June 10, 2016

Huge doctor shortage projected

Pew Trust

The nation is projected to face a shortage of as many as 94,700 physicians by the year 2025, according to the most recent analysis by the Association of American Medical Colleges, which represents 145 American medical schools and 400 teaching hospitals and health systems.

And in 2014, providing the same amount of medical care to underserved areas would have required as many as 96,200 more physicians, according to the AAMC.

The shortage is especially dire in parts of the South, with its many rural areas and minority communities. And in some states, tight budgets and projected deficits have exacerbated the problem.

In Louisiana, for example, the state’s ongoing budget troubles are endangering the future of medical training programs, lawmakers were told earlier this year. Proposed cuts to hospitals could stem the stream of residents for a generation, in a state that has a shortage of health care workers and the unhealthiest population in the nation.

Other states’ doctor-training programs are cherry-picking some of Louisiana's top talent, The Associated Press reported last month.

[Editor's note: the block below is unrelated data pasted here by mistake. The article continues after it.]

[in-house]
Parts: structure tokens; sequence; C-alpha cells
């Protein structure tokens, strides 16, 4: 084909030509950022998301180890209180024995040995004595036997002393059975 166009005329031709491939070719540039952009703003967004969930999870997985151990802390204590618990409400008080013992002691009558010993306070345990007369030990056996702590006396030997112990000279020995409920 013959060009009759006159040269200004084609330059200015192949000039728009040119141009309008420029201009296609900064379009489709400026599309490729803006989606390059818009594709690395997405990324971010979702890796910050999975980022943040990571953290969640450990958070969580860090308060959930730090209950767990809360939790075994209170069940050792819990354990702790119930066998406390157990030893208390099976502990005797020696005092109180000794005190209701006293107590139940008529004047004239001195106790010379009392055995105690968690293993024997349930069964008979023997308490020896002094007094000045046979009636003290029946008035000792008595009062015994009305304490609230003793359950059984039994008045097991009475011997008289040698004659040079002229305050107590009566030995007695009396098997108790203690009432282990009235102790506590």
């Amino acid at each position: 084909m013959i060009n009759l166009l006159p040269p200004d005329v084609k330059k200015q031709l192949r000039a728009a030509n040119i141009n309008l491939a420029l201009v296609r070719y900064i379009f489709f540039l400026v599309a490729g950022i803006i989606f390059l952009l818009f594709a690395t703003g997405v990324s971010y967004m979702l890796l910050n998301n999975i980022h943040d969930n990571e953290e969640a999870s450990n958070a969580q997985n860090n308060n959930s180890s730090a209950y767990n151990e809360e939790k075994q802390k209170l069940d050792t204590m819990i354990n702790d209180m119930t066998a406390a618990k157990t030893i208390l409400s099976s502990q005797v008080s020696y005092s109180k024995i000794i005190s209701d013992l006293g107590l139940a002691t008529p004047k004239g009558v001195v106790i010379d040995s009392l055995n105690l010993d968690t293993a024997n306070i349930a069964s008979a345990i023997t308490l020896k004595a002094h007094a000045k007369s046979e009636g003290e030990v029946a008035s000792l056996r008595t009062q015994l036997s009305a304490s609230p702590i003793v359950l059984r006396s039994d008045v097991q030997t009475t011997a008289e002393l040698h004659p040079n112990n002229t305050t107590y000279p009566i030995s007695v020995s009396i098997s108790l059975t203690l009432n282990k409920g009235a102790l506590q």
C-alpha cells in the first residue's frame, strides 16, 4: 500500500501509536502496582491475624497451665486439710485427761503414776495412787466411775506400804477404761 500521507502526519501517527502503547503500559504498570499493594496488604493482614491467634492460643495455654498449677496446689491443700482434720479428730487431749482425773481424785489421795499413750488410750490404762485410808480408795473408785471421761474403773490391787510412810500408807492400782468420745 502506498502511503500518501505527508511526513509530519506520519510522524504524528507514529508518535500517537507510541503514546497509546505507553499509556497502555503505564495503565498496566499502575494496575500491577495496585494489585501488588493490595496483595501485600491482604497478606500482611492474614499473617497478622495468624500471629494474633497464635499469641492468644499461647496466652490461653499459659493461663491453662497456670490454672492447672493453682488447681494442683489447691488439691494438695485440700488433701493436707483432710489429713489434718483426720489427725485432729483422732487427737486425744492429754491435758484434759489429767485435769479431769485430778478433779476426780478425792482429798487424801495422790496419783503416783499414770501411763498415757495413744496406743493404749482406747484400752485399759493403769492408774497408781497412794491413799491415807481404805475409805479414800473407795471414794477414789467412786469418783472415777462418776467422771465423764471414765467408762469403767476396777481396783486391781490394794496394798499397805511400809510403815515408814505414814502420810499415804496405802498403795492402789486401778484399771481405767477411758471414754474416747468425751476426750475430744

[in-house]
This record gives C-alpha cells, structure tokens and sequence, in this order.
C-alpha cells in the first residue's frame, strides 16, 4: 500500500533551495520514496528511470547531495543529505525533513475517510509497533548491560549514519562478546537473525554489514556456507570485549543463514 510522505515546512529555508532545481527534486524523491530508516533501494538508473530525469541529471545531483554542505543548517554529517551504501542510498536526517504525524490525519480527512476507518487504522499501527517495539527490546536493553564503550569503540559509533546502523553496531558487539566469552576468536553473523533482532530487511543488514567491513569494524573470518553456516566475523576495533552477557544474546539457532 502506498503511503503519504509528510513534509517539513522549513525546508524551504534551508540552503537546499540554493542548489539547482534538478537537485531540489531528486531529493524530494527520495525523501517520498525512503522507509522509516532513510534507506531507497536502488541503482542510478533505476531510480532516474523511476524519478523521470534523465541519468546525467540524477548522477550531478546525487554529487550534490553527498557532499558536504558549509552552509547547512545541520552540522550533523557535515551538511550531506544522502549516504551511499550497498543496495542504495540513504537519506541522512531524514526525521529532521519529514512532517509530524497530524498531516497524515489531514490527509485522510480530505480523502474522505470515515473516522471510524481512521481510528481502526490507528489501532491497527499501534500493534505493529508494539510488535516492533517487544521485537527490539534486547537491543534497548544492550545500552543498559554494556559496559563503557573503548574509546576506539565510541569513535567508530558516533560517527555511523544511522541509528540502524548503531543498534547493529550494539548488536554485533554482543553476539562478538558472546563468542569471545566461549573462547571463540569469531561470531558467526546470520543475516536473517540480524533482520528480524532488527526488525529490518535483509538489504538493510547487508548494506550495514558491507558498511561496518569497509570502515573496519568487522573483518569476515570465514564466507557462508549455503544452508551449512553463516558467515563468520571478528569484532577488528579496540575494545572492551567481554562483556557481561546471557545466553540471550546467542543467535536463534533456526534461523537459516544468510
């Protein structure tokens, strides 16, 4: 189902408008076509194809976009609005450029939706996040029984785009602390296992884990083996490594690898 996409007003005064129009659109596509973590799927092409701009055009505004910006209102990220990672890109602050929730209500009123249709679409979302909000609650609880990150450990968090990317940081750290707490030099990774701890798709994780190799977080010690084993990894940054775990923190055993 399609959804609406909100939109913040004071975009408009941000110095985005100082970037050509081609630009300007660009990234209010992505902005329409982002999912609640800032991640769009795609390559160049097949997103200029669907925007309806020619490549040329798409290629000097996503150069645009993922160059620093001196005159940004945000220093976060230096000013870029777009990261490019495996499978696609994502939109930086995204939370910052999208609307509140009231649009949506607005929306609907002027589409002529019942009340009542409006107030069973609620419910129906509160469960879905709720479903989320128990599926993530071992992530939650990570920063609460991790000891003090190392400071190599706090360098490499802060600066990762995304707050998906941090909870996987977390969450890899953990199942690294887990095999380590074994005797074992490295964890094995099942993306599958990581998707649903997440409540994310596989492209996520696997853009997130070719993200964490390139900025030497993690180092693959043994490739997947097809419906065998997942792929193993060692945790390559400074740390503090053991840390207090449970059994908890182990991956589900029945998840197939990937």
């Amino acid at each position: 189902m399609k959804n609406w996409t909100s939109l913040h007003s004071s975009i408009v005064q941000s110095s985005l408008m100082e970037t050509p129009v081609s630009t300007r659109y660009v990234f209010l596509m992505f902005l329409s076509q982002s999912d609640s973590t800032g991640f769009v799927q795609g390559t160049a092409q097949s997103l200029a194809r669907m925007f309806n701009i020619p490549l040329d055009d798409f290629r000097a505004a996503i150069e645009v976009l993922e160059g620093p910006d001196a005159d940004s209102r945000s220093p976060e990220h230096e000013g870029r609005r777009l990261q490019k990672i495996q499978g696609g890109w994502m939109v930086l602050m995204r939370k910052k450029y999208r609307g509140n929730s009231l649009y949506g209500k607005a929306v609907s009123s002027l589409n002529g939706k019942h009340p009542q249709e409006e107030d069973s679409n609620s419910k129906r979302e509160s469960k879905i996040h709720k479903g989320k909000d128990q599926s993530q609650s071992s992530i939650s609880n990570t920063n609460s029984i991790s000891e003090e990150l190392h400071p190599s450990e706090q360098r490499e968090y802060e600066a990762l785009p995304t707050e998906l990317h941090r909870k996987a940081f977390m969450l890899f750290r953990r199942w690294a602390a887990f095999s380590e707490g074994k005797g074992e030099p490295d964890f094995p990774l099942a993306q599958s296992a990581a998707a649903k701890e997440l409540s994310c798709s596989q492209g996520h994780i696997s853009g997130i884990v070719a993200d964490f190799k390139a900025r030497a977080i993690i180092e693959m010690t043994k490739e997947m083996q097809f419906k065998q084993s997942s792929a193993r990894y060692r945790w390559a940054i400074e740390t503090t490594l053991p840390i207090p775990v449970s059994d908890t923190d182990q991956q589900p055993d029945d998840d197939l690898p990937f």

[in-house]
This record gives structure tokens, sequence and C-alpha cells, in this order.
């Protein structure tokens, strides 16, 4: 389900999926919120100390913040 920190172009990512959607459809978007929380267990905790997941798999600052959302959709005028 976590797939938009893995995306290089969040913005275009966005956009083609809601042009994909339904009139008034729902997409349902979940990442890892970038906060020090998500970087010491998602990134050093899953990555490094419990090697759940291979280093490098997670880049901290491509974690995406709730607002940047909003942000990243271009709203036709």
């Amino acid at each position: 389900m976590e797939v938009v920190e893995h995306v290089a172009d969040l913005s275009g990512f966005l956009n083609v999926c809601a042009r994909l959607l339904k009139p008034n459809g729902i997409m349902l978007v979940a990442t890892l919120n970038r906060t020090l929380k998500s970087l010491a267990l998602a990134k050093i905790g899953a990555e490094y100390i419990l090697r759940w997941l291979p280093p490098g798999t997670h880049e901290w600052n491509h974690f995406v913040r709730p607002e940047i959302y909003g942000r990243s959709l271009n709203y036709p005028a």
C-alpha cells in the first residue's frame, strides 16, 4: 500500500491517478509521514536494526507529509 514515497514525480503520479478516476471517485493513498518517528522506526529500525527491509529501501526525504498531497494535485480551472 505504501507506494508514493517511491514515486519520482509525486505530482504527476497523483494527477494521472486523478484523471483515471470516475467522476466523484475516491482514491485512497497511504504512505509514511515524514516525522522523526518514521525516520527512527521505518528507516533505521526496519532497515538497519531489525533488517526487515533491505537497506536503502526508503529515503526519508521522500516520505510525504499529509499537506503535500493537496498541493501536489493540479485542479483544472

Anonymous said...

Golly, imagine that. Adding 50 million "new" Americans over 20 years puts a bit of a strain on the infrastructure? Who would have guessed?

Bob said...

This shortage fails to mention the shortage of nurses. Without them doctors get little or nothing done. It shows we need to expand advanced Practice RNs (APRNs) as well as other nursing programs. We need to encourage doctors to exercise the high end skills our publicly supported schools train them for, rather than restricting the use of highly skilled nurses willing able to do most things at a lower cost and with better results.

greg gerritt said...

it shows we need to rethink the whole medical indsutrial complex and move to single payer